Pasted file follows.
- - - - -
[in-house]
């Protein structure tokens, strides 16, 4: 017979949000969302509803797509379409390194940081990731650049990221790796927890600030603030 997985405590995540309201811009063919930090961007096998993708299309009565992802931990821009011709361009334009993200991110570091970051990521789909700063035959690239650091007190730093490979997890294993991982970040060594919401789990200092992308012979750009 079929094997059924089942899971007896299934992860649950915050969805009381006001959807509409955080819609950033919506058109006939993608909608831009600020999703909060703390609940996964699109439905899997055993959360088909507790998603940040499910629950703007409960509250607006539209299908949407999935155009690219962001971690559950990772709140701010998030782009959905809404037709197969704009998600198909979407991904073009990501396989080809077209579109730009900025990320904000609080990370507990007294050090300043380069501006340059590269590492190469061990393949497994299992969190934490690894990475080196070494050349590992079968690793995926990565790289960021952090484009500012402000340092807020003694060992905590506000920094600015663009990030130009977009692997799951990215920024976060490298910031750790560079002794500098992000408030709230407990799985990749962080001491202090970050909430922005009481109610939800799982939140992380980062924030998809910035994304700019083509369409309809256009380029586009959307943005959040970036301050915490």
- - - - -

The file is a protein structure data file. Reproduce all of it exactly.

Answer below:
[in-house]
């Protein structure tokens, strides 16, 4: 017979949000969302509803797509379409390194940081990731650049990221790796927890600030603030 997985405590995540309201811009063919930090961007096998993708299309009565992802931990821009011709361009334009993200991110570091970051990521789909700063035959690239650091007190730093490979997890294993991982970040060594919401789990200092992308012979750009 079929094997059924089942899971007896299934992860649950915050969805009381006001959807509409955080819609950033919506058109006939993608909608831009600020999703909060703390609940996964699109439905899997055993959360088909507790998603940040499910629950703007409960509250607006539209299908949407999935155009690219962001971690559950990772709140701010998030782009959905809404037709197969704009998600198909979407991904073009990501396989080809077209579109730009900025990320904000609080990370507990007294050090300043380069501006340059590269590492190469061990393949497994299992969190934490690894990475080196070494050349590992079968690793995926990565790289960021952090484009500012402000340092807020003694060992905590506000920094600015663009990030130009977009692997799951990215920024976060490298910031750790560079002794500098992000408030709230407990799985990749962080001491202090970050909430922005009481109610939800799982939140992380980062924030998809910035994304700019083509369409309809256009380029586009959307943005959040970036301050915490």